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Surjit Barnala’s Minister of State for Home Kanwaljit Singh was the first to use the term State Terrorism after visiting the Batala area in June and meeting 220 sullen Sikh villagers. Revenue Minister Major Singh Uboke dismissed the massive ‘Operation Mand’ launched amidst fanfare to smash Khalistan sympathising groups and militants as being ‘Operation Fraud’ or ‘Operation Pakhand’ (charade). The Mand was a natural habitat alongside the River Beas. He contended at a Cabinet meeting that ‘innocent Sikhs and even women’ were being harassed and tortured barbarically by the security forces. This resulted in Barnala’s subsequent unsavoury meeting with Ribeiro who refused to relent. Uboke legitimately asked ‘Is he (Ribeiro) superior to Barnala’s government?’. Obviously yes. ‘This is Police Raj’ lamented Uboke. Police Chief Ribeiro assigned “Operation Mand” to the new IG of the CRPF in Punjab, KPS Gill.
The date of the operation was set for July 1986. The police expected many Sikhs to come to the Mand during the local festival for Baba Dargahi Shah. This festival was attended by people of all faiths. The Mand was a marshy, forested area that the police could not access, so the CRPF and Punjab Police were deployed in the thousands to surround the area. Ribeiro was certain that because of the cordon, Sikhs could not escape. The operation was also aimed at catching the well-known Sant-Sipahi Bhai Avtar Singh Brahma. But still, the problem remained that the security forces could not go in en masse and they were too afraid to go in small groups in case Bhai Avtar Singh Brahma was present. The solution chosen was to send in army helicopters to seek and kill any Sikh fighters.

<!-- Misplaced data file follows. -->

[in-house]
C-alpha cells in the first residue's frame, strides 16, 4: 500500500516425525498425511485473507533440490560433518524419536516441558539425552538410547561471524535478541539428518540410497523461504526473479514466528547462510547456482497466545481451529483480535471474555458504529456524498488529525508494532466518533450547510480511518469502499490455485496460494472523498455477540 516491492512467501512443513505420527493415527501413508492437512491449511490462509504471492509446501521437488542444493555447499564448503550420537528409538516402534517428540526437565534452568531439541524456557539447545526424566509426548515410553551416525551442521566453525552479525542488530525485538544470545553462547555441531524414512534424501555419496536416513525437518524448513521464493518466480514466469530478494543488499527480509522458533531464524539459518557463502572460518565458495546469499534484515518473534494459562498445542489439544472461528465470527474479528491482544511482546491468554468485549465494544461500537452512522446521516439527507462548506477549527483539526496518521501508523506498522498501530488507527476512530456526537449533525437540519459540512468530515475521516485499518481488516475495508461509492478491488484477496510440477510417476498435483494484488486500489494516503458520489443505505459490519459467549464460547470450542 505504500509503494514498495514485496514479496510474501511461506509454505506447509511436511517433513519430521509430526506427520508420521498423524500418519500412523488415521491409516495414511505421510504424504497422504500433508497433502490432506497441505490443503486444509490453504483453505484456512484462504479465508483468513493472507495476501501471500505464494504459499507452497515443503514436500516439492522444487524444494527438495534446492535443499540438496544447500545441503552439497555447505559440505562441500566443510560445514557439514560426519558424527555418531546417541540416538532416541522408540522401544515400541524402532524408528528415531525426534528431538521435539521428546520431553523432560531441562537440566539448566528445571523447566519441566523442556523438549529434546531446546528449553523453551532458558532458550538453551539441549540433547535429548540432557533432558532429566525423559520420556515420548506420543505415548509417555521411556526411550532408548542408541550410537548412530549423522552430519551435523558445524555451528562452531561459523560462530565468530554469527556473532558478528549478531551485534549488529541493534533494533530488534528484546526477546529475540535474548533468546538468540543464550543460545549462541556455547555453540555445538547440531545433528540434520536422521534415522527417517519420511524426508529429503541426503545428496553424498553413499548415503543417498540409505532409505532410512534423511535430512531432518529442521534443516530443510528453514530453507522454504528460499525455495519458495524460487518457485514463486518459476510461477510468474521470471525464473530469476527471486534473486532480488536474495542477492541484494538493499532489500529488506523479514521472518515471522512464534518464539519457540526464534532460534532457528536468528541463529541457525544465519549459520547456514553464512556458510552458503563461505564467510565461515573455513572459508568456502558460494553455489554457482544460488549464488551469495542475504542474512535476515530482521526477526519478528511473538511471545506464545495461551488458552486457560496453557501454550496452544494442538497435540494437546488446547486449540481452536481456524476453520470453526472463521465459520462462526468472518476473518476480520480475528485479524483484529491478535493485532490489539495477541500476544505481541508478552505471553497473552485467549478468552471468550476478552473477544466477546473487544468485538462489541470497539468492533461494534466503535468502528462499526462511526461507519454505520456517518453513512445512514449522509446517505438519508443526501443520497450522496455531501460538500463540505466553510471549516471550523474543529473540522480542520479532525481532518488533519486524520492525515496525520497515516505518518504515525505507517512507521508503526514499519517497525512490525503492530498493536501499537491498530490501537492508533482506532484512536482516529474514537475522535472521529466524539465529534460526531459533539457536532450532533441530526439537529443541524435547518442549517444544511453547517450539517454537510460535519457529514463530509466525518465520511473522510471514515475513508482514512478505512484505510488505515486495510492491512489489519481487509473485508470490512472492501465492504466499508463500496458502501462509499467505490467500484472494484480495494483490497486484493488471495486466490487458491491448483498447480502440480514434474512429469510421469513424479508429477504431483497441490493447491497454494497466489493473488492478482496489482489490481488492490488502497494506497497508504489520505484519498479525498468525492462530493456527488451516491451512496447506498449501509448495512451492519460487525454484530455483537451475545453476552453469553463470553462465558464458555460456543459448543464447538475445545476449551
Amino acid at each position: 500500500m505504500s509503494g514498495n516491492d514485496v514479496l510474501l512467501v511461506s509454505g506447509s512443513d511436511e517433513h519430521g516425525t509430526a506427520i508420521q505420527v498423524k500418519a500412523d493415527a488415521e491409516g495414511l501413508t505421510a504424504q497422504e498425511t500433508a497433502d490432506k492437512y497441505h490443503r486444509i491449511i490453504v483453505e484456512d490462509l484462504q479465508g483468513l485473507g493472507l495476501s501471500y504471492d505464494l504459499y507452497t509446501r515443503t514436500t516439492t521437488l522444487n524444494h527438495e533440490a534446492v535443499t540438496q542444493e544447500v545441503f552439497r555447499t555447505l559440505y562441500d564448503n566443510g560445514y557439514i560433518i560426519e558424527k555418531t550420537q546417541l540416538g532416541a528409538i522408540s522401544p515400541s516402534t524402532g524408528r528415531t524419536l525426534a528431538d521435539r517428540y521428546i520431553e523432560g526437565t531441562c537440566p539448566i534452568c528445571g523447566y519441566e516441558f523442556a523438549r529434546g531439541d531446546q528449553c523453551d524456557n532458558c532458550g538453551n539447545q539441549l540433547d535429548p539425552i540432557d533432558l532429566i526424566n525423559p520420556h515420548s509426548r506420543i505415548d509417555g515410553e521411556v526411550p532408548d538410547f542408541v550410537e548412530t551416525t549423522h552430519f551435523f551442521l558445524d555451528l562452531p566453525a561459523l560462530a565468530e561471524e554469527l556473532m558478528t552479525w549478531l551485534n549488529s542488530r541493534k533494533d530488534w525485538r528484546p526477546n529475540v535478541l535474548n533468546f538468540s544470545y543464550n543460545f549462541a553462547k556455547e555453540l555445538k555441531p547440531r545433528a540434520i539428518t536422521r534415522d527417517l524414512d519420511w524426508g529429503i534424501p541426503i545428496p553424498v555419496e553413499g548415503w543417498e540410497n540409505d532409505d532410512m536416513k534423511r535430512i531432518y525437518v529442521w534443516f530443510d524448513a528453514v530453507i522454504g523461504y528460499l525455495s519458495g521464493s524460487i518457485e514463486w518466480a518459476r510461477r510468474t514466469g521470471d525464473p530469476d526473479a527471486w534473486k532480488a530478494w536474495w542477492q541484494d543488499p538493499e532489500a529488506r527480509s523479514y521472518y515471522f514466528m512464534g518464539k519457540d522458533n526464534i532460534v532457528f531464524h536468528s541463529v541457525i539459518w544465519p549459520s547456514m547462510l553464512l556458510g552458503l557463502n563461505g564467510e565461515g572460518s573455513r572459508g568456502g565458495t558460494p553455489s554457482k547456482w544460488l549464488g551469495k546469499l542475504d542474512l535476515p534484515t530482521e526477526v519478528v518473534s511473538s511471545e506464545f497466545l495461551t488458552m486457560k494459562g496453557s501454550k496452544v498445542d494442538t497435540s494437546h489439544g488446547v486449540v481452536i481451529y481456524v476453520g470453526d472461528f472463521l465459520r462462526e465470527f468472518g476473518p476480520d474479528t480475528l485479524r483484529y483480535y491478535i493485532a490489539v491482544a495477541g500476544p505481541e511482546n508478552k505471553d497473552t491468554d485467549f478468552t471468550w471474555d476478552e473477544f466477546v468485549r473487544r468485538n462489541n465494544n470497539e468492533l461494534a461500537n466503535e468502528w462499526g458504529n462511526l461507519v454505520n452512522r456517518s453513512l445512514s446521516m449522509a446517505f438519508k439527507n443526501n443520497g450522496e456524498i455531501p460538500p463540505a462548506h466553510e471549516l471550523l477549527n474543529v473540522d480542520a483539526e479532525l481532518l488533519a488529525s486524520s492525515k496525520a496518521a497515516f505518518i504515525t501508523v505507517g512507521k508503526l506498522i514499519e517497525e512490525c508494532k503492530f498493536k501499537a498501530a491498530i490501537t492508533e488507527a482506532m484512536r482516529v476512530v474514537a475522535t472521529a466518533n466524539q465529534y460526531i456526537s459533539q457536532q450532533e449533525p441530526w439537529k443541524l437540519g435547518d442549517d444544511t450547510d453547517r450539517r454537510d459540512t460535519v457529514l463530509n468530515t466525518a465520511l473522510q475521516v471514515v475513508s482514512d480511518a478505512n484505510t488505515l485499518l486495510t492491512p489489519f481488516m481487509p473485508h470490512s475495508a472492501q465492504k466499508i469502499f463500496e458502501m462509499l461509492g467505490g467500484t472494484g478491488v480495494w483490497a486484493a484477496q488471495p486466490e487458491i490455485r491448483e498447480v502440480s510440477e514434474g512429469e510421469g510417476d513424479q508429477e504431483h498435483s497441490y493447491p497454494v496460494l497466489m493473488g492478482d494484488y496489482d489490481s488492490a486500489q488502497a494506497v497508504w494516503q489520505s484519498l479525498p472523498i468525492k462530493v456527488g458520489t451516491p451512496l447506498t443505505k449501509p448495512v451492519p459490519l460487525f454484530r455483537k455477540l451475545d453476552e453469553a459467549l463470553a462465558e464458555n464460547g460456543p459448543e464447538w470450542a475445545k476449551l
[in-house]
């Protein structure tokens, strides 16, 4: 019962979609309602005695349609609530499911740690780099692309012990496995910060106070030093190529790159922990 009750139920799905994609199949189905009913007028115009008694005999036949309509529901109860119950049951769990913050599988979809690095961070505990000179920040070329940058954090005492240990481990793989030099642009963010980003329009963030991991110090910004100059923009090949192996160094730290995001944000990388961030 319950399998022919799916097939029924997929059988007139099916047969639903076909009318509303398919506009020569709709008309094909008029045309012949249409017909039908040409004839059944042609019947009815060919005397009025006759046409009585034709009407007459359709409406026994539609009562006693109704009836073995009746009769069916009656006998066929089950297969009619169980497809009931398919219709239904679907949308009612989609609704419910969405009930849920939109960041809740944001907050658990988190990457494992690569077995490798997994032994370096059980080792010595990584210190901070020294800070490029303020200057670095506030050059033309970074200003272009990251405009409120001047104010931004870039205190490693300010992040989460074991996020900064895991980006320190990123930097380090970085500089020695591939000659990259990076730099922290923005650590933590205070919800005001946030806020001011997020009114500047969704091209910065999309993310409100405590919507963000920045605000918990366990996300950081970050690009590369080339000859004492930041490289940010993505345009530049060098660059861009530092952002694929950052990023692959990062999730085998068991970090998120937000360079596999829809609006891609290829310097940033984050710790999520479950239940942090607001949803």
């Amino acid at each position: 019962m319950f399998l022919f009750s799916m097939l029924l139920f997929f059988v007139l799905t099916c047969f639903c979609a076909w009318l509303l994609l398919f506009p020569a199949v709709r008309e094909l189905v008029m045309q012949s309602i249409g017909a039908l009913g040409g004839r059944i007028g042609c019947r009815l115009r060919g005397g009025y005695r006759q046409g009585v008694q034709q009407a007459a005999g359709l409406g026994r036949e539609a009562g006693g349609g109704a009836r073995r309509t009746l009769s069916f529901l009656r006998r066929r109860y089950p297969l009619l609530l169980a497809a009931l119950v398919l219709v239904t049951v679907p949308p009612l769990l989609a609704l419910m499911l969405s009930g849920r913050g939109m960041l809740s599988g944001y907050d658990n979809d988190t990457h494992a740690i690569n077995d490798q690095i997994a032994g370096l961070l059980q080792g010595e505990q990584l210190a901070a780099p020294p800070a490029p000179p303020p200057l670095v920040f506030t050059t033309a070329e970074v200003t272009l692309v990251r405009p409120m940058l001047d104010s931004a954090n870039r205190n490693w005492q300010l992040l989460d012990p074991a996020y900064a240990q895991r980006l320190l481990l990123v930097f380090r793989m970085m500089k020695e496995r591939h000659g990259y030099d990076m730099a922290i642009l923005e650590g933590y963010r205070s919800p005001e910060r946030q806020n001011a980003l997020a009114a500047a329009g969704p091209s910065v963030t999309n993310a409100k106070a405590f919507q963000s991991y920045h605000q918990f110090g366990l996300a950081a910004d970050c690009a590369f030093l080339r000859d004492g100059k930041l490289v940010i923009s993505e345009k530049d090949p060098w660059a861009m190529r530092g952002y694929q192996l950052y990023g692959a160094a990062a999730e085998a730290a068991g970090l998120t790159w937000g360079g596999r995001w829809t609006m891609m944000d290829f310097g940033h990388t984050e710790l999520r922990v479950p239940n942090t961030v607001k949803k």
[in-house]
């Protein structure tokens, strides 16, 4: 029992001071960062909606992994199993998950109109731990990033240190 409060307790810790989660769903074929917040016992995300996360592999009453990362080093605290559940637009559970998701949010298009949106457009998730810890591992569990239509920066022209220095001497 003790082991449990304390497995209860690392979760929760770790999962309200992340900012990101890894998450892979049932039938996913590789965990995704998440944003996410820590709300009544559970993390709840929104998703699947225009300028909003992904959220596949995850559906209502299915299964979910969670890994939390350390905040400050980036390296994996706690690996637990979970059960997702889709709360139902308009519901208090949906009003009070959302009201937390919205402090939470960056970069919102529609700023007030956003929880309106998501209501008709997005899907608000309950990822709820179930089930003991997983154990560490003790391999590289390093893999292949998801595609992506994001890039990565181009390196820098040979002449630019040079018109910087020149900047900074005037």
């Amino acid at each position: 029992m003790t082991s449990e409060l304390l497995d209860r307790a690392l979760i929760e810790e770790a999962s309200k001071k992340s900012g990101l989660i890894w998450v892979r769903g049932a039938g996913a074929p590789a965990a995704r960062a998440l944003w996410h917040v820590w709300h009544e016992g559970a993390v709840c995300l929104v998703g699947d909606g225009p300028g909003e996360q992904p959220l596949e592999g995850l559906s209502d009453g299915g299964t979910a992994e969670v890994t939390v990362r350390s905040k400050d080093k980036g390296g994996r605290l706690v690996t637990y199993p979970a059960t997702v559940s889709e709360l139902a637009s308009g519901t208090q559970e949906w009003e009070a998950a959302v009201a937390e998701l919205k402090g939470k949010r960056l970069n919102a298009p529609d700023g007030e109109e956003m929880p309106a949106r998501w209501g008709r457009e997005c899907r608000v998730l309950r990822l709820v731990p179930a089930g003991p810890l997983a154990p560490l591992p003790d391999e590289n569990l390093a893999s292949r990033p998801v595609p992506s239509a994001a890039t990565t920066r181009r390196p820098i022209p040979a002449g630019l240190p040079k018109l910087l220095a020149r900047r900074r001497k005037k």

CRPF men climbed aboard two helicopters and began to search for Bhai Brahma’s hideout. The helicopters began to hover lower to the ground and below them were Jathedar Durga Singh and his men. The Singhs opened fire on the helicopter with such force and volume that it crashed in flames into the marsh. The pilot and all the CRPF men were killed on impact. The Singhs shouted jaikaray and trained their sights on the next helicopter. The pilot had seen what had happened to his companion and decided his mission was impossible. After trying to avoid fire for a short while, he decided to go back to base. Of all the forces surrounding the area, no one had the courage to enter and attempt to rescue the men who had gone down with the helicopter.
As night fell, the Singhs, who were familiar with the area, made their escape. The CRPF and Punjab Police had been completely frustrated and to avoid embarrassment, harrassed local villagers and arrested farmers who lived around the Mand and claimed Brahma’s men had been captured. The next day’s newspapers carried a statement from the CRPF that one of their helicopters had collided with a tall tree and crashed, resulting in the death of the pilot and the men aboard.
Years later, Ribeiro in his autobiography, “Bullet for Bullet” (1998) wrote, “KPS Gill had been inducted as IG, CRPF, in charge of Punjab operations. He was an excellent operations man and it was he who conceived and planned the Mand operation. We faced some criticism from the press since not a single terrorist was caught in the operation” (pg. 283).